CMU’s only losses were at Arizona State and Boston College, but it won at Michigan State. The Chippewas are battle-tested, and will be tested against a good Ohio club that rolled a decent Temple team last week.
The Conference USA title is on the line Saturday in Greenville. Houston has been the most impressive team in the conference this year, and is ranked No. 18 in both human polls.
The Cougars own wins over two Big XII teams—Texas Tech and Oklahoma State—and Mississippi State from the SEC. But two inexplicable losses in conference play to UTEP and UCF have the Cougars on the road against the defending C-USA champions.
ECU beat UCF earlier this year at Dowdy-Ficklen Stadium, but did not play UTEP. ECU’s non-conference schedule was just as impressive as Houston’s, but without the same success. The Pirates fell to West Virginia, Virginia Tech, and North Carolina. Their only conference loss was at surprisingly resurgent SMU on Oct. 10.
Since losing 16-3 to Virginia Tech on Nov. 5, the Pirates have been on a roll, winning three straight by an average score of 35-19. The defense scored three touchdowns in a 44-17 romp at Tulsa and came up big again last week in the 25-20 win over rival Southern Miss, to clinch the East Division.
It will need to play big again versus Houston’s stellar offense led by Case Keenum. The junior quarterback has put up monster numbers this year and needs just 88 passing yards to eclipse 5,000 for the year.
He’s got 38 touchdown passes to just six interceptions. He’s averaging better than 400 passing yards per game. Surprisingly he only threw for 323 yards and two scores last week, but completed 80 percent of his passes in the 73-14 whitewashing of cross-town rival Rice.
ECU counters with its good defense, but also rushing attack that needs to play ball control. ECU has a nice stable of running backs in Brandon Jackson and Giavanni Ruffin, but the leader is senior Dominique Lindsay, who can go over 1,000 yards with 46 against the Cougars.
Dwayne Harris can also be a difference maker for the Pirates. He’s got 13 total touchdowns on the year, with five on the ground, five receiving, and three kick returns.
Georgia Tech and Clemson ended their regular seasons on down notes—both upset by in-state rivals from the SEC.
Now the teams must regroup and prepare for each other with the winner headed to a BCS bowl game, most likely the Orange. Georgia Tech, thought to be a shoe-in as an at-large, needs the win more than ever now to land itself in the big-money bowl.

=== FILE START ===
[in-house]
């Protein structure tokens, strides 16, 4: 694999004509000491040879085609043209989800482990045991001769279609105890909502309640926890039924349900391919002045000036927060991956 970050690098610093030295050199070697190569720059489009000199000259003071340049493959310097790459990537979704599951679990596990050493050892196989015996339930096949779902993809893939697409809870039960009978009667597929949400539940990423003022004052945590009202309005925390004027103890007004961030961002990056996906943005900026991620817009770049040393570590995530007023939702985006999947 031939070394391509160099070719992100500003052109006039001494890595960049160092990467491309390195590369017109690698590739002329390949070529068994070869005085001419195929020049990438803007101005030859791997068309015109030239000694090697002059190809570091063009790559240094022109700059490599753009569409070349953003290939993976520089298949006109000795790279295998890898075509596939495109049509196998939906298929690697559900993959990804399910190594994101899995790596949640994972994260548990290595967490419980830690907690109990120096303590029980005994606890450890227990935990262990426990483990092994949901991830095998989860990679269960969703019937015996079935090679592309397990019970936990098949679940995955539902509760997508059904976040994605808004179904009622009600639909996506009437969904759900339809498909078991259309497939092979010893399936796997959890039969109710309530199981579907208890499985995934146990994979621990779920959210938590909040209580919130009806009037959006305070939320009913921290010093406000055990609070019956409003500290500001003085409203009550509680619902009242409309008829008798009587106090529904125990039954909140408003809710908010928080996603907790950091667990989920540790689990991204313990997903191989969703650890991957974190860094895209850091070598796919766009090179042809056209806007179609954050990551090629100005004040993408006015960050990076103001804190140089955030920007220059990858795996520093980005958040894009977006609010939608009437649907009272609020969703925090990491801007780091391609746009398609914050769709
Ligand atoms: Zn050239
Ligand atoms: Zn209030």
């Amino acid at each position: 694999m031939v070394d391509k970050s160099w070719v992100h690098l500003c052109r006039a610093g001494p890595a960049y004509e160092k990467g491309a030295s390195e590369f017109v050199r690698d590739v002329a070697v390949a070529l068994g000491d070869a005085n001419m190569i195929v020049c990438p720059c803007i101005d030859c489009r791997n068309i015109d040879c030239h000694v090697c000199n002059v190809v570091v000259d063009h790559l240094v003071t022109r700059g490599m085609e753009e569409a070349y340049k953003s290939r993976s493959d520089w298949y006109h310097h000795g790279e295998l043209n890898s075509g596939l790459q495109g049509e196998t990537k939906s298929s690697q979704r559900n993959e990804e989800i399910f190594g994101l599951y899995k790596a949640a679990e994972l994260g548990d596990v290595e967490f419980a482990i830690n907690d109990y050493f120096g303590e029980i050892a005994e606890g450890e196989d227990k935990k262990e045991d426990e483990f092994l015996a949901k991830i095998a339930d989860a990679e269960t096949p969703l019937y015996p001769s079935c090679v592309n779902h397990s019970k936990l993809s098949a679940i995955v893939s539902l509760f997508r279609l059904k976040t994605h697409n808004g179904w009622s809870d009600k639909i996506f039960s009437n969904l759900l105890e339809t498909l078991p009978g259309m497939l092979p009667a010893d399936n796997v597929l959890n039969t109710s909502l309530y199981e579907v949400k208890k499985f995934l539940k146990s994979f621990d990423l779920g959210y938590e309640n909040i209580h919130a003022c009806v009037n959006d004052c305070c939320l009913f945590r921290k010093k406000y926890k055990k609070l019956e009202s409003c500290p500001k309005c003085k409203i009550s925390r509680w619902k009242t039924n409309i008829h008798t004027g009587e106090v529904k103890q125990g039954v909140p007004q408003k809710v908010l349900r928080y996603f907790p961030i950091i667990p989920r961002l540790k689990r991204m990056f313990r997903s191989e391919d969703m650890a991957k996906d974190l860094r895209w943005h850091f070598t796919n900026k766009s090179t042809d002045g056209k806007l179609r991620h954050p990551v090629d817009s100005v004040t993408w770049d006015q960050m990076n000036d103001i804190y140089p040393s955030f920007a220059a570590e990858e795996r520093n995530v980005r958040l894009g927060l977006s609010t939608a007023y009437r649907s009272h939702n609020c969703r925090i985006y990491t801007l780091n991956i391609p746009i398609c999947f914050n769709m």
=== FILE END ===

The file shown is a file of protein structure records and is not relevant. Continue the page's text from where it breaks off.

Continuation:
A loss and it will likely lose out to unbeaten Boise State, or a team from the Big Ten. Boise will have no problem dispatching New Mexico State Saturday to improve to 13-0 on the year.
If the Yellow Jackets are going to beat Clemson, it must limit the touches of C.J. Spiller (pictured with ball). The Heisman candidate lost his chance at the stiff-arm trophy last week in a dismal team effort against South Carolina. He returned the opening kickoff back for a touchdown, but was held in check thereafter.
Paul Johnson’s offense preaches ball-control with its spread triple option, and Josh Nesbitt has done a good job under center all season for the 10-2 Ramblin’ Wreck.
Being that South Carolina ran for 223 yards against the Tigers last week, it should have Jonathan Dwyer and the rest of the Georgia Tech running backs salivating for a chance to put up big numbers.
This was a 30-27 Georgia Tech win when they met in Week 2. If Tech can run the ball at will like the Gamecocks did, and keep Spiller off the field, this one might not be as close.
The Rose Bowl is on the line for the first time in ages in a winner-take-all Civil War. Oregon State hasn’t been to the Rose Bowl since 1964, and was trounced by Oregon at home last year with a shot at the roses.
It’s been 15 years since the Ducks last played in the Rose Bowl, but this year’s team is 9-2, with the 19-8 loss to undefeated Boise in Week 1 and a shootout loss at Stanford last month.
Jeremiah Masoli (pictured) has done a phenomenal job leading a potent Oregon offense. He’s accounted for 26 touchdowns and LaMichael James has been a God-send stepping in for LaGarrette Blount this season. James has over 1,300 rushing yards with 11 scores. He’s averaging a mind-boggling seven yards per carry.
The Beavers got to 8-3 on the year with one of the more balanced offense in the nation. Sean Canfield is just 200 yards shy of a 3,000-yard passing season and Jacquizz Rodgers—aside from having one of the coolest first names in college football—has 1,313 yards on the ground with 19 touchdowns.